By Gabe Gilker
You don’t see me. You don’t notice me. You ignore me. But I keep your table clean and take away your dirty plates when you’re done eating off of them. I am the backbone to any functional restaurant. I am a buffer for waiters’ and management’s anger, as well as customer complaints. That’s right, I am a bus boy. Well, to be technical, a bus girl. But you know what, I have some tips that I’d like to share with you, you well endowed and extremely rude customer.
The first thing I’d like to tell you is: I AM NOT YOUR WAITER. You know that person who came to your table less than five minutes ago and took your drink order? That’s your waiter. When you snap your fingers at me when I’m walking by with a pile of dirty dishes covered in half chewed food and start asking me questions about the menu, you are my last priority.
Even when my hands are empty, chances are whatever you’re pointing at and asking me questions about, I didn’t even know we served and probably can’t pronounce. You try figuring out the proper pronunciation of: Bei Nasu Chicken Yakitori. It’s not as simple as you’d think. This is where I smile politely and say “I don’t know exactly, I’m only here to pick up your food when you’re done with it. One second, I’ll go get your waiter.”
I get it, I know. You’re hungry. But please, don’t ask every single person who walks by to go check on your food and tell you when it’s going to be ready. Your food will be done when it’s done. The most you will generally have to wait is 30 minutes, 45 if you’re really picky but that’s your own fault. Being annoying and interrupting us when we’re trying to work when someone told you five minutes ago that it’s almost ready makes you look rude, restless, and it’s just not classy.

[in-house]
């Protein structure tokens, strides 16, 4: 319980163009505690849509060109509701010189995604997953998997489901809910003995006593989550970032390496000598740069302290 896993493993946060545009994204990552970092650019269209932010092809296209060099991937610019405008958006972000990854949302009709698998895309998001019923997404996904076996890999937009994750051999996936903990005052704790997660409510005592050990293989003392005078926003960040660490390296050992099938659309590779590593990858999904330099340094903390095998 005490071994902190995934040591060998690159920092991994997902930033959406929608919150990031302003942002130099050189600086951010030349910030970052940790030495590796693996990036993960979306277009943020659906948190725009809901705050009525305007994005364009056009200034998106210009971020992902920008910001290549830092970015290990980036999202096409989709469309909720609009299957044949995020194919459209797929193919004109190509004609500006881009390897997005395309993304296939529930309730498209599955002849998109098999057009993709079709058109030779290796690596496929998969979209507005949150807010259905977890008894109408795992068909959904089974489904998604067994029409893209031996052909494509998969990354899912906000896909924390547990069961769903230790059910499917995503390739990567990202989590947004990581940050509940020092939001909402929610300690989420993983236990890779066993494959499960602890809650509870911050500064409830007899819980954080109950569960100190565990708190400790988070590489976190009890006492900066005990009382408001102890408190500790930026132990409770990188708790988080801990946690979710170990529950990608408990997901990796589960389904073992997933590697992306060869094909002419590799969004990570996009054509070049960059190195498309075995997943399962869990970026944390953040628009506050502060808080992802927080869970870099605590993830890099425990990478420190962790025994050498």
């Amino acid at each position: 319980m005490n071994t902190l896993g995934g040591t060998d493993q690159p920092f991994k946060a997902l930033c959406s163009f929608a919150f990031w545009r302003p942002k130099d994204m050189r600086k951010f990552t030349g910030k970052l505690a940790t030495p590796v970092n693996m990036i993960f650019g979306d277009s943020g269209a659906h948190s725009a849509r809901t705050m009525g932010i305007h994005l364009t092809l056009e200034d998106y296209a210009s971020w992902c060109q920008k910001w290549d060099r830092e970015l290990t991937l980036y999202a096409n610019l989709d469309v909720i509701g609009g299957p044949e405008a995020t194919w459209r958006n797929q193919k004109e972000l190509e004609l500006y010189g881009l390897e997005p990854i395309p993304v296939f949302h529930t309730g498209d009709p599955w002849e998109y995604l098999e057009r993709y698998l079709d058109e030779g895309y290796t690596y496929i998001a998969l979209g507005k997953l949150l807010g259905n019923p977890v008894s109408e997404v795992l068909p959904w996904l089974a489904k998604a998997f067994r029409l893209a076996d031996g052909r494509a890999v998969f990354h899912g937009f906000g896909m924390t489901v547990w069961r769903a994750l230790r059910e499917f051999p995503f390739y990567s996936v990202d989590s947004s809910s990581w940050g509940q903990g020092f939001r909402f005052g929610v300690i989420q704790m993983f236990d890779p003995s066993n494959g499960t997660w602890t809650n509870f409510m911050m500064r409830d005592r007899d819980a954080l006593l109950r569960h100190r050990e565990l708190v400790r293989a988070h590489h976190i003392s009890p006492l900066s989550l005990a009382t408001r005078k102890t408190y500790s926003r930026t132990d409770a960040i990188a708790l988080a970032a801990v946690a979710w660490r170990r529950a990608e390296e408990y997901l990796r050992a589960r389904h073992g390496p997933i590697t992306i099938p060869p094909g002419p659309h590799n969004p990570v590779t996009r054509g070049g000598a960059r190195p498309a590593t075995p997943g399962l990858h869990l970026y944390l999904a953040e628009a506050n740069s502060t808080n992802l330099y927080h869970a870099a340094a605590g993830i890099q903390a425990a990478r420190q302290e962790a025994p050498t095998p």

There is a reason you’re coughing up the big bills to pay for your meal at the end of the night, you’re paying for quality here. If you wanted something fast there’s a McDonalds down the street.
My last point before I’ll shut up and write my horoscopes is: Please don’t hit on me. It’s my job to be nice to customers. I get paid to smile at you and ask you how you are. This is not an open invitation to leave me your cell phone number, ask me how old I am, or ask me what I’m doing after work. You don’t mean anything to me and tomorrow morning I won’t remember your face, but I probably will remember what you ordered, or how much you left as a tip. So…thanks but no thanks.
To insure proper service be kind, or at least passive.